Brand Triumph or Downfall? Exploring the Phenomenon of Genericide

Brand Triumph or Downfall? Exploring the Phenomenon of Genericide

Brand Triumph or Downfall? Exploring the Phenomenon of Genericide

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Imagine you were to invite your family to your house for a BBQ, what would you ask them to bring along? Probably a “coke,” “frisbee,” or a “Jacuzzi”, right? However, did you know that these words are not just product descriptions but were once branding language exclusive to Coca Cola, Wham-O’s flying disk toy, and the Whirlpool bath by Jacuzzi respectively? This is precisely what ‘genericide’ is about – a phenomenon where brands lose their protected trademark status because, in a twist of irony, their names become too popular.

Powerhouse organizations such as Google, Xerox, and Band-Aid have been grappling with this issue for years. As their products became phenomenally successful, the brand names gradually started replacing the generic terms for the goods and services they provided. For instance, most people now say they’ll “Google” something, instead of saying they’ll “do an internet search.”

The process of a trademark turning generic happens progressively and often imperceptibly. The tipping point occurs when a sizable portion of the public primarily understands the brand name to refer to the product category as a whole, rather than an indicator of the product’s source. Consider ‘Aspirin’ – a name coined as a trademark by Bayer for their acetylsalicylic acid but due to its widespread common use, it is now a generic term for the drug in numerous countries.

While on the surface, this might appear to be a splendid success metric for a brand, it’s a potential catastrophe in the makings. Why? The upshot of genericide is that competitors are allowed to use the brand name as a common term, eroding distinctiveness, reducing market share and inevitably decreasing profits. Google, for instance, has been striking down court cases repeatedly to protect its brand name from getting ‘genericized.’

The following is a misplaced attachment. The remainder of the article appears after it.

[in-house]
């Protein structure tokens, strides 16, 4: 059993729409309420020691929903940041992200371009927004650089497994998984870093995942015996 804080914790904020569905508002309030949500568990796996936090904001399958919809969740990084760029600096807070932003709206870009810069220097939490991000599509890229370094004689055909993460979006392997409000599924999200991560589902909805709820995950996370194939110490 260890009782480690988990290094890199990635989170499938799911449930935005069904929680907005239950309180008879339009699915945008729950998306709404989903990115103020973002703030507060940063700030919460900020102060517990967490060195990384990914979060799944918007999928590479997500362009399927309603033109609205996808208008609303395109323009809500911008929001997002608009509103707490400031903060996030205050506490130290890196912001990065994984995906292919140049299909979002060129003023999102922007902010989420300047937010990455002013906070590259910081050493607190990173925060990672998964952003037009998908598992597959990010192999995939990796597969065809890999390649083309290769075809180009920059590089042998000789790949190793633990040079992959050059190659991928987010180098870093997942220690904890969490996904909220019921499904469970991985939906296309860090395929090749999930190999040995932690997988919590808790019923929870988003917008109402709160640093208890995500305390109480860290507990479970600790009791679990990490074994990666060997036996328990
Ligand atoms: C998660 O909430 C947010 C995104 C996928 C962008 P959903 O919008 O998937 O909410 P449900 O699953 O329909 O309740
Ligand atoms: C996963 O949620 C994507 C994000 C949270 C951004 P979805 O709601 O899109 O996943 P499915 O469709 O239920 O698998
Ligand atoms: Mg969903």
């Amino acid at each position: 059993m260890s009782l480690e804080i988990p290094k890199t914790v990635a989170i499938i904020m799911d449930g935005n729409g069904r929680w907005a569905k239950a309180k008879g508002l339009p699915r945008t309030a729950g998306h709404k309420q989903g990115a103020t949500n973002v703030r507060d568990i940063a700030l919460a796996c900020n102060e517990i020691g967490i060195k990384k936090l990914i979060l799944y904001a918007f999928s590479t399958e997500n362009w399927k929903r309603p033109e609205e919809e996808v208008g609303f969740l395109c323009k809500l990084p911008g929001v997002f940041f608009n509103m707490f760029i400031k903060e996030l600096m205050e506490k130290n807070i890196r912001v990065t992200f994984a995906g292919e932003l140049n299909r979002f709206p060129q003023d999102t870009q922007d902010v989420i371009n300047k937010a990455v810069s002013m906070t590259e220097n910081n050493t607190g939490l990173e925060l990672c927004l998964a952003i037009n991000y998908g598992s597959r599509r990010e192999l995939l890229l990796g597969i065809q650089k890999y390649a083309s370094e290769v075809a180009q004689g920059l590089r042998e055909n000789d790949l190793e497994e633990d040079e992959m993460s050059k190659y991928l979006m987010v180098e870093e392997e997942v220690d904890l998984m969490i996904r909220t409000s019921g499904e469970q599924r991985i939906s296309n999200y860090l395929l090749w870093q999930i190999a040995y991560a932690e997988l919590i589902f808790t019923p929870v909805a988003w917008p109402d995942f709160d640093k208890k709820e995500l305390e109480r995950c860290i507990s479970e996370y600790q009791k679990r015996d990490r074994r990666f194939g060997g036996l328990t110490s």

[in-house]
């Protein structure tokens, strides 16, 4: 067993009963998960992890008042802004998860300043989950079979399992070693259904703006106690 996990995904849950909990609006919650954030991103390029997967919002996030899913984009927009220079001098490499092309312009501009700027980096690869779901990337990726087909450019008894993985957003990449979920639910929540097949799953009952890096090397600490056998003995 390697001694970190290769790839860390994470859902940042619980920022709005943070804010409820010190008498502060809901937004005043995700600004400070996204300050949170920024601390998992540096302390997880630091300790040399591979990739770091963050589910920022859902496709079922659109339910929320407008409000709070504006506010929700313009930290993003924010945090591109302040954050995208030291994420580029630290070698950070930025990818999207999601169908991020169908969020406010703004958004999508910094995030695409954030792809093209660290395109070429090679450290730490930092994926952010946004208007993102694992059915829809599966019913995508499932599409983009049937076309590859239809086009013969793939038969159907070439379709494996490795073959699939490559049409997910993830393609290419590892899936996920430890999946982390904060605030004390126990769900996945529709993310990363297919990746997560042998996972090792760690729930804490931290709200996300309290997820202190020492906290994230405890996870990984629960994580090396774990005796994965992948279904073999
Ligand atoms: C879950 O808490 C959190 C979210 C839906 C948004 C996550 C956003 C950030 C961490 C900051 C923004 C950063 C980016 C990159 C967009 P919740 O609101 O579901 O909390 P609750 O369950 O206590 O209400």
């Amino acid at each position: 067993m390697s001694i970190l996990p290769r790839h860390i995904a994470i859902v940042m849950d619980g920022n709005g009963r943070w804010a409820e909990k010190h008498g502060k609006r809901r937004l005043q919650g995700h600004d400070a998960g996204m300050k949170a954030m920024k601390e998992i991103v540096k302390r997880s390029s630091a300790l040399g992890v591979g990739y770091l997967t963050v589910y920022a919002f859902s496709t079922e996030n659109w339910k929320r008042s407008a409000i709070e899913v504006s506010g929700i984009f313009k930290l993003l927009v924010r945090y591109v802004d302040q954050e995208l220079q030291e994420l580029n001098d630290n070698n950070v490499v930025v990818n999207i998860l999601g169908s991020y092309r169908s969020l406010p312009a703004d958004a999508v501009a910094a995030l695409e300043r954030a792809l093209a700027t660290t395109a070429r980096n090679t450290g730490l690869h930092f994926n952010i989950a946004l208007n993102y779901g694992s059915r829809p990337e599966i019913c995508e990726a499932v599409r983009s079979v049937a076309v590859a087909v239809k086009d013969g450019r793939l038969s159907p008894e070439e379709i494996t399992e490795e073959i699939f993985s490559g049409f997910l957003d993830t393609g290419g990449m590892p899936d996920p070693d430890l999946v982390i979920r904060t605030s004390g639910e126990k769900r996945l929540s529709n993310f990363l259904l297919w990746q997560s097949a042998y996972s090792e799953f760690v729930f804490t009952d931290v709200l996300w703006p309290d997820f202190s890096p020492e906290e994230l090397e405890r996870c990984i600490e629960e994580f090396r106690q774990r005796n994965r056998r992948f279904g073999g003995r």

Fortunately, there are legal approaches and preventive strategies available for brand guardians and entrepreneurs. Diligent safeguard measures such as using a trademark symbol, maintaining a unique and distinctive brand name, and discouraging the use of the brand name as a verb can help preserve their identity.

One fascinating case study is that of Xerox. The company waged a successful battle against genericide by launching an aggressive advertising campaign reminding consumers that “You can’t ‘xerox’ a document, but you can ‘copy’ it on a Xerox Brand copying machine”. By doing so, they managed to save their brand name from turning generic.

Parallel to the fear of fading into oblivity, genericide holds an equally unsettling place in a brand’s story. It’s an unintended consequence of success, a paradox in which your brand can ultimately be a casualty. To escape this threat, businesses must be vigilant about protecting their brand names while upholding the distinctiveness that fuels their significance in the first place.

Are you a brand manager or entrepreneur walking this tightrope of gigantic success and the risk of genericide? If so, your insights and experiences would add enormous value to this intriguing conversation on genericide. Please share your thoughts, or reach out to us for professional advice on protecting your brand from meeting a generic end.

Casey Jones Avatar
Casey Jones
9 months ago

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